A lot of singers come for lessons looking to find out how to get more volume, or power, in their voice. Usually they are struggling with this as they have been relying on a ‘big breath’ to ‘power’ through a phrase, but cannot understand why the voice remains airy, weak, or strained.
As discussed previously in this blog, using a lot of air creates too much pressure on the vocal cords, often pushing them apart to create an ‘airy’ sound (air=airy, go figure). So, the idea that a big breath makes you more powerful, or louder, is instantly scotched.
Volume is created purely by how the vocal cords close.
The vocal cords sit either side of the opening of the trachea (airway) and in order to create sound they vibrate really really fast and also open and close really really really fast, meeting in the middle to touch each other on closure.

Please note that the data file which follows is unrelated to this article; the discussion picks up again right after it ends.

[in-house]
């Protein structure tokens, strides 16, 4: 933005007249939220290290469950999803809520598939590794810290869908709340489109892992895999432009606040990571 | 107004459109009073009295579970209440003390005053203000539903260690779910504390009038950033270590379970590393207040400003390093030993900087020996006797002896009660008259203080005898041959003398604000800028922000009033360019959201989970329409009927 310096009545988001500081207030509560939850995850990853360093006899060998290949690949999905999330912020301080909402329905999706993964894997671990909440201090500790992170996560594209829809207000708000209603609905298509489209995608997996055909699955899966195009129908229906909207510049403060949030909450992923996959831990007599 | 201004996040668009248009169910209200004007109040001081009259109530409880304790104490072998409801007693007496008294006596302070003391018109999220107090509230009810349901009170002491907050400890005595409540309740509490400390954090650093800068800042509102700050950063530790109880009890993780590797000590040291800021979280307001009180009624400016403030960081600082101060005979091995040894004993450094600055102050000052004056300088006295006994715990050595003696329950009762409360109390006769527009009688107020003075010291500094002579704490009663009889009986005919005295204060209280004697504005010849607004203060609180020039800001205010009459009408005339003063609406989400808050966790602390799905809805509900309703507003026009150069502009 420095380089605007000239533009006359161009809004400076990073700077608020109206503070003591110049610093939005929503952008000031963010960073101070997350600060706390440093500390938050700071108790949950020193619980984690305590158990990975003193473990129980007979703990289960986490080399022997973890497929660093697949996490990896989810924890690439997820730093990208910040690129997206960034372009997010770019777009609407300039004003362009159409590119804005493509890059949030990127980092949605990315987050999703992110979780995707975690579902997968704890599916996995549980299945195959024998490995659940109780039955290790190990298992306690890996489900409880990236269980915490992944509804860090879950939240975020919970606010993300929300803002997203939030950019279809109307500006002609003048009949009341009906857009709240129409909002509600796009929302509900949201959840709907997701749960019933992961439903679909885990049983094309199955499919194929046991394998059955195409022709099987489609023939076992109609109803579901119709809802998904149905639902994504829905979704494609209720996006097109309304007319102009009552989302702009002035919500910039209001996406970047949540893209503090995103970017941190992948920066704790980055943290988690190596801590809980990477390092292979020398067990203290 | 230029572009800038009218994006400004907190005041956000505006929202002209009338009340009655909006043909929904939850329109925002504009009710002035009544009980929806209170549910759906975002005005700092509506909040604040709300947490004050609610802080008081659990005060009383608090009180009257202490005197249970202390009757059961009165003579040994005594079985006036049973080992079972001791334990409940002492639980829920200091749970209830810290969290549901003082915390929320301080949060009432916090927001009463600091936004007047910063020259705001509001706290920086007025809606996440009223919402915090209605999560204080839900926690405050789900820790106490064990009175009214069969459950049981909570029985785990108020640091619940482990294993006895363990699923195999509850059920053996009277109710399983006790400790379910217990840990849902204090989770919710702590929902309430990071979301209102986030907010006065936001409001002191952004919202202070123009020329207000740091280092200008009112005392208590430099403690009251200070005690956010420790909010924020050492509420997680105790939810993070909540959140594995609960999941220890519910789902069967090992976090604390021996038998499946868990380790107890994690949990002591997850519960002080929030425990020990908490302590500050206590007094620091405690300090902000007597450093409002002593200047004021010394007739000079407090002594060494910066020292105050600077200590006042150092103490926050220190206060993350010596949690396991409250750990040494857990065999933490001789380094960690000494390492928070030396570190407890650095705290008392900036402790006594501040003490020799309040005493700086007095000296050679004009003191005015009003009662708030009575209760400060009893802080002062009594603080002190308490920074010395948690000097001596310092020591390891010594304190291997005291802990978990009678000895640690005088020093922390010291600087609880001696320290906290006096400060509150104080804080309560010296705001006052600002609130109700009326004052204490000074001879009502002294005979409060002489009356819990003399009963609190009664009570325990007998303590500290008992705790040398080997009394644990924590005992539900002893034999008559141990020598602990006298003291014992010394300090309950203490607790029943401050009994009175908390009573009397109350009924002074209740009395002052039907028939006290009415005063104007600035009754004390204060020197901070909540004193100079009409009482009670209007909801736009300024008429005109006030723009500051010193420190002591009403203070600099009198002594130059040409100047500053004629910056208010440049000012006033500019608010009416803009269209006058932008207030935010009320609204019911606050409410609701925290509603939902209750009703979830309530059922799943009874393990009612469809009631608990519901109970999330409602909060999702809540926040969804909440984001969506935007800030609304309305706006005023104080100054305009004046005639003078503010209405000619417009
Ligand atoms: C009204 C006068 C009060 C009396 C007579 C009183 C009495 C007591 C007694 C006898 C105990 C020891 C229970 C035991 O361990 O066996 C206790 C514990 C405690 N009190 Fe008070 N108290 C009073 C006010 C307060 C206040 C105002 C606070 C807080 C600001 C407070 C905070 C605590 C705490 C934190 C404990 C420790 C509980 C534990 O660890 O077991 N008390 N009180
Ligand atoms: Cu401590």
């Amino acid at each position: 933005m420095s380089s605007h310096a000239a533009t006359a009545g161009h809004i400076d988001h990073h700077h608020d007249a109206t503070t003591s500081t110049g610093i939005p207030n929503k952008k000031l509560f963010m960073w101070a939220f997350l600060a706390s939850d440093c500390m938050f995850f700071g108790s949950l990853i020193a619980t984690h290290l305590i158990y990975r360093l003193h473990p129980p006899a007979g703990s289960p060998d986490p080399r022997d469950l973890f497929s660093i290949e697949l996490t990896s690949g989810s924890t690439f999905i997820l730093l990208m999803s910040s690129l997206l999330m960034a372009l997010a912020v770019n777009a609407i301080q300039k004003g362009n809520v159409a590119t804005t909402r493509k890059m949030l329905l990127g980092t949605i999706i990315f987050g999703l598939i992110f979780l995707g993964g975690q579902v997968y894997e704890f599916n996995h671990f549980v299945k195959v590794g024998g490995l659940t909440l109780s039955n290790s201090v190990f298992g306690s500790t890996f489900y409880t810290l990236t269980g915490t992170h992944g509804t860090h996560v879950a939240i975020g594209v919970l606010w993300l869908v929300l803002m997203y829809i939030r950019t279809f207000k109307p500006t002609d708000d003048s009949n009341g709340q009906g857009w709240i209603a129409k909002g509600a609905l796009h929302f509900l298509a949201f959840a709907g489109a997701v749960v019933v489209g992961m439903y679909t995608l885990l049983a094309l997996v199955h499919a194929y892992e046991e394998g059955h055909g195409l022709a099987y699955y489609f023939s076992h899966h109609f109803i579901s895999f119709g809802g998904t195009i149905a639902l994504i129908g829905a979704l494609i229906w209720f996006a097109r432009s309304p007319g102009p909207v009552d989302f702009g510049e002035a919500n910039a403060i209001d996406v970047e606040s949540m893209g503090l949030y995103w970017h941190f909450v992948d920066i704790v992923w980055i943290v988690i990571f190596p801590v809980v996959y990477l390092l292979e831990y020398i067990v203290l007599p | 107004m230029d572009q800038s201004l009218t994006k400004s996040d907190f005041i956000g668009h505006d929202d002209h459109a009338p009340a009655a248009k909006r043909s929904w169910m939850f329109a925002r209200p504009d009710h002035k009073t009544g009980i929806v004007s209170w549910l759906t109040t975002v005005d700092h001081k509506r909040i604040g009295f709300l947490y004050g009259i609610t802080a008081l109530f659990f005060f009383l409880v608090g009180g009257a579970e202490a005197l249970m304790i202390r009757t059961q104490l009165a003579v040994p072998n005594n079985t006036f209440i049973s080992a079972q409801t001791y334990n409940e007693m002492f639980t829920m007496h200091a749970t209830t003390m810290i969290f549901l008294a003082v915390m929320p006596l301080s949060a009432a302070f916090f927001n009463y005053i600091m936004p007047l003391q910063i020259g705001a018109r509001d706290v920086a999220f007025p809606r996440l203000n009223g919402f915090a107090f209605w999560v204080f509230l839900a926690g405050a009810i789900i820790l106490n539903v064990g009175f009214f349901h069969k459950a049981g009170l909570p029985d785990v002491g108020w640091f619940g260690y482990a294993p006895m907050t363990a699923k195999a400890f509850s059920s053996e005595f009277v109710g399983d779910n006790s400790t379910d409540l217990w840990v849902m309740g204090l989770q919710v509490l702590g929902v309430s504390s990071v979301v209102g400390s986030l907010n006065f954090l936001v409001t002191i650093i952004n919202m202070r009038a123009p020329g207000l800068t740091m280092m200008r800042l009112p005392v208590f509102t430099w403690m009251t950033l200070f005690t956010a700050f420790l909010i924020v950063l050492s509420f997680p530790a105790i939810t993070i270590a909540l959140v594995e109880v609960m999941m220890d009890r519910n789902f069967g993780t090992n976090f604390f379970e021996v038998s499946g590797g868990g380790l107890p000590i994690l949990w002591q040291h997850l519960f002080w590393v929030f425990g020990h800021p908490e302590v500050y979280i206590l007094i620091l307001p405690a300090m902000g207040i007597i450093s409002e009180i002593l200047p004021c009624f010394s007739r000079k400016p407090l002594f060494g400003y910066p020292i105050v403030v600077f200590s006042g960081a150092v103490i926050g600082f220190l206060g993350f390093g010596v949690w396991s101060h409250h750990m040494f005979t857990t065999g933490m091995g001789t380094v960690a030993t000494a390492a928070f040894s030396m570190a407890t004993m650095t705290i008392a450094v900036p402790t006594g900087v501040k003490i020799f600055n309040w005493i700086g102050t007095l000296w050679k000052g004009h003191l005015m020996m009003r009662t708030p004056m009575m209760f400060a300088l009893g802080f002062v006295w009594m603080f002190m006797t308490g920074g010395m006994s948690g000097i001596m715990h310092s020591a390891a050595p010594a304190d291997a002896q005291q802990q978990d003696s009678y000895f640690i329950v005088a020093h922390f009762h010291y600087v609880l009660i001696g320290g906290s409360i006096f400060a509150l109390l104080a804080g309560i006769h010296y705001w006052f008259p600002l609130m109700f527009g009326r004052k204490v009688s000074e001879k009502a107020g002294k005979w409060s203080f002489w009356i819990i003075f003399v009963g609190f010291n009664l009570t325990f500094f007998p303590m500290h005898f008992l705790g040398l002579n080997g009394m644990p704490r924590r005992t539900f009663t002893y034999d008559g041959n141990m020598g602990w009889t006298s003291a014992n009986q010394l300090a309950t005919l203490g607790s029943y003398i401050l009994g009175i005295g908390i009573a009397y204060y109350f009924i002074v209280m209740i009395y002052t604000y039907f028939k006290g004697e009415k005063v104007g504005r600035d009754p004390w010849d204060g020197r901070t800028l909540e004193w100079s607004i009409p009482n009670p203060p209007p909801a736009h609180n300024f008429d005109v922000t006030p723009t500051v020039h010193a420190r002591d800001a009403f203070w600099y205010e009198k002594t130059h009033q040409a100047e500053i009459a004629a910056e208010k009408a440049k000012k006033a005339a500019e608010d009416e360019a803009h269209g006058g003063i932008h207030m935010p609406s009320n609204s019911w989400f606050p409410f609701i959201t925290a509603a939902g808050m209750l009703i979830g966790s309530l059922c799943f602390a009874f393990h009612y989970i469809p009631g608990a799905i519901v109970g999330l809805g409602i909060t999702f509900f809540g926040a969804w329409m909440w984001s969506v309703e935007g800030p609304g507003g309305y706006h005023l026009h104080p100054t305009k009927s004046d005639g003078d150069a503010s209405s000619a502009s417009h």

How fully the vocal cords touch on closure, and the amount of force used to close, determines how loud you sing.
So, let’s say, for sake of argument, that Norah Jones – soft, jazzy, – averages 40% closure with minimal force; and perhaps Adele – belting, firm and loud – averages 75% closure, with more force – this starts to give us an idea of the difference closure can make to our sound.
In fact, it’s the seat of our sound, the core. Your vocal cords create your voice. Not your lungs, not your diaphragm. So, the compliment, “what a singer! Must have a cracking set of lungs!” is a misleading inaccuracy.
The shape of the vocal tract has a bearing on your overall tone, but we will look at that in another post.
I will also address why Adele has had two surgeries on her vocal cords, before hitting her mid-twenties …
For more info and practical application of the techniques and ideas discussed in this blog, please contact me or visit http://www.fionawallace.com